The annual increase in people suffering from dementia all over the world has raised awareness in many societies as well as international bodies about the progressive loss of cognitive functions in men and women
To address the issue, the World Health Organisation (WHO) has recognised the illness, which registers 7.7 million new cases each year, as a public health priority.
Aware of the serious nature of the problem, the Japanese company Wish Hills had the idea to create a product to be used across the nation, taking into account the fact that almost of quarter of the Japanese population is older than 65.
They came up with idea of shoes that use the Global Positioning System (GPS) to help locate elderly people suffering from dementia, which impairs the lives of 47.5 million people across the world.
The shoes, which has been given the name “GPS Dokodemo Shoes”, contain a tracker installed within the sole of the left shoe which sends notifications when the elderly person strays more than 50, 100 or 500 metres from home, explained a company spokesperson.
“We have experience in searching for lost dementia patients, and we know that they typically do not carry mobile phones or watches. However, they do wear shoes and this is key to us being able to help relatives to find their loved ones.”
As to whether the Japanese are accepting of this worthy initiative, the company said that sales of the GPS shoes have been promising.
Once they are purchased, user details must be configured along with an operating system used as a control mechanism. Carers just have to enter the ID number of the device and a password in order to discover the patient’s location.
The product is selling very well, mainly among women in their fifties who have an elderly relative with dementia, stated the firm.
Dementia and progress
The progressive loss of cognitive functions due to brain damage or brain disorders is a serious problem that affects human beings around the world. It causes physical, psychological, social and economic impacts for carers, families and society.
So much so that between 5-8% of the world population above 65 years old are said to suffer from this disease which makes people unable to carry out the activities of their daily lives.
When should we be worried about the onset of dementia? According to experts, brain cell deterioration causes symptoms such as forgetfulness, losing track of time, and a lack of spatial awareness even in familiar places.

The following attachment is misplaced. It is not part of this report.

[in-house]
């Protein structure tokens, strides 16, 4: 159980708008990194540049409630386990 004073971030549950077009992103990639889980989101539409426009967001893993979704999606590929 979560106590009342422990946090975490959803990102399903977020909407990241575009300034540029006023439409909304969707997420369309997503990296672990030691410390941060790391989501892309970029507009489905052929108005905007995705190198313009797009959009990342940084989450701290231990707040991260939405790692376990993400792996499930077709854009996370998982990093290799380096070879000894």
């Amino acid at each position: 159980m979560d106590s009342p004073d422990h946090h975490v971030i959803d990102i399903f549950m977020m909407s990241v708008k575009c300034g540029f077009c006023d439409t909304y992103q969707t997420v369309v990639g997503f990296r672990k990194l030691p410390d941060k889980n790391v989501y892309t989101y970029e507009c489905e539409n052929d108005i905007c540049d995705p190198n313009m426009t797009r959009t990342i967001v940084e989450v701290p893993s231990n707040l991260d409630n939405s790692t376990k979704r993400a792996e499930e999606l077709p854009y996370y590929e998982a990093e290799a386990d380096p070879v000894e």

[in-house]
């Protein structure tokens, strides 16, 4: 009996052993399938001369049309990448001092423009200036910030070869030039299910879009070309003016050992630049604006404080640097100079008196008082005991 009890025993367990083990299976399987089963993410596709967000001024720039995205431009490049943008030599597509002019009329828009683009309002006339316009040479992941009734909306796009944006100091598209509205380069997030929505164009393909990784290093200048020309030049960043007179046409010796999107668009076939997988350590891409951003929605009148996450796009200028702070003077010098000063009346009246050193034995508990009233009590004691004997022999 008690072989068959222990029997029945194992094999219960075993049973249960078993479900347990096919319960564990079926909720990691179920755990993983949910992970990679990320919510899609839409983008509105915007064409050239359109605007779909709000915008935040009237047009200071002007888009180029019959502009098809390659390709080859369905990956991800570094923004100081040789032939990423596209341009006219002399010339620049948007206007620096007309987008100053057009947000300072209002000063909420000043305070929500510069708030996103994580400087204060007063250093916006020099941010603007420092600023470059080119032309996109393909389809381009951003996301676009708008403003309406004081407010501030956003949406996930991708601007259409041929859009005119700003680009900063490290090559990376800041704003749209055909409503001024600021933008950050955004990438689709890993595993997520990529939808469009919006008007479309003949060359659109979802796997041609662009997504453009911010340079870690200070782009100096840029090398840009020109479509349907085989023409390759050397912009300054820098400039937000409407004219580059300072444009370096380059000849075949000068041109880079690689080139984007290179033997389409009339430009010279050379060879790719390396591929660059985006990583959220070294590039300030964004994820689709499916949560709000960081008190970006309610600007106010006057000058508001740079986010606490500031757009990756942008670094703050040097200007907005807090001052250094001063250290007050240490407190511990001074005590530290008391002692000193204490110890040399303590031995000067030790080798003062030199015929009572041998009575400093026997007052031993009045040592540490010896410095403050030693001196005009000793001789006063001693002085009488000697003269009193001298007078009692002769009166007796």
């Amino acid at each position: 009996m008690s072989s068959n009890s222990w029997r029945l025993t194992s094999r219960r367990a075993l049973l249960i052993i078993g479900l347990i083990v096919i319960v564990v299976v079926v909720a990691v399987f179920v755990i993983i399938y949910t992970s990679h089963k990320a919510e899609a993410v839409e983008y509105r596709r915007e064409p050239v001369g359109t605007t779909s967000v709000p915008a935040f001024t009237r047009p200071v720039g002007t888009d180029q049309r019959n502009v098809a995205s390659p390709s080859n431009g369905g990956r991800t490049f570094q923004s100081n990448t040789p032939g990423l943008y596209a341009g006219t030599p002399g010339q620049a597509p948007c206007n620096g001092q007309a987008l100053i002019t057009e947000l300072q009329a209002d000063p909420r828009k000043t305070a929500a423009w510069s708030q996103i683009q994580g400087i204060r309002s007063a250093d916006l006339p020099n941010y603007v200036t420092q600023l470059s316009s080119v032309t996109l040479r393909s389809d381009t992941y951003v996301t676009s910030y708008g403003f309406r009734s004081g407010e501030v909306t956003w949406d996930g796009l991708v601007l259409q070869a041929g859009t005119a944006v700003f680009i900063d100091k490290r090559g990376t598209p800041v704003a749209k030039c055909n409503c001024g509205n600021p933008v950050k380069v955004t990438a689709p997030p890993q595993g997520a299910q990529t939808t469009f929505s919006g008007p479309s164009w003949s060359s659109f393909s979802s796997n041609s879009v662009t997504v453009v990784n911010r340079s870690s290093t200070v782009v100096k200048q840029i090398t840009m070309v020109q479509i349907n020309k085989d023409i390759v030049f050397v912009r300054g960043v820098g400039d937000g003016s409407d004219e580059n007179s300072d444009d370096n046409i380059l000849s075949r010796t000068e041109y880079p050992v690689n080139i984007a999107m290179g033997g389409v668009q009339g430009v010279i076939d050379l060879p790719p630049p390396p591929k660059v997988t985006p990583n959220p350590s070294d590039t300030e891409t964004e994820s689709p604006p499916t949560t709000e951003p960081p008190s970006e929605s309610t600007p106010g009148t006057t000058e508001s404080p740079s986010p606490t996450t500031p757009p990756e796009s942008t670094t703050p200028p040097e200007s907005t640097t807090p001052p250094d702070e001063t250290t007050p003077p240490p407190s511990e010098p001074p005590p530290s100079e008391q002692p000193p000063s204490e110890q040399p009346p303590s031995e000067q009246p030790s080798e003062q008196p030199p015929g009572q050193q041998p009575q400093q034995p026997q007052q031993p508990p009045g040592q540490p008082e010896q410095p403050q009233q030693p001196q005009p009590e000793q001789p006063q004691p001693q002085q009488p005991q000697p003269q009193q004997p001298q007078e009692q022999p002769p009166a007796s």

Although new treatments are being investigated, what’s certain is that, at present, this illness cannot be cured nor can its progress be reversed.
As such, scientists insist on fighting against risk factors associated with vascular disease such as diabetes, high blood pressure, obesity in middle age, smoking and lack of physical activity.
In March 2015, during the First Ministerial Conference on Global Action Against Dementia, Director-General of the World Health Organisation Margaret Chan declared that the world is seeing a wave of dementia.
To address the issue, she called for greater investment in finding a cure and improving the quality of life of this group of people who, according to calculations, will number more than 75.6 million in 2030 and 135.5 million by 2050.
It is estimated that at least 19 countries currently have in place a national plan against dementia, but WHO believes that these countries need to establish specific initiatives focussed on raising awareness about the condition and its risk factors.
“We have been running behind the curve with dementia for a long time,” said Chan, “but several recent events tell us we are catching up.” She added that to do this, they will need the commitment of all governments.
With the aim of promoting further research into improving dementia treatment this year, the first global fund against dementia has been created.
The initiative, which is being led by the government of Great Britain and Northern Ireland, and the Alzheimer Research UK foundation, has seen an initial investment of more than $100 million. (PL)
(Photos from Pixabay and Wikimedia)
(Translated by Jessica Parsons)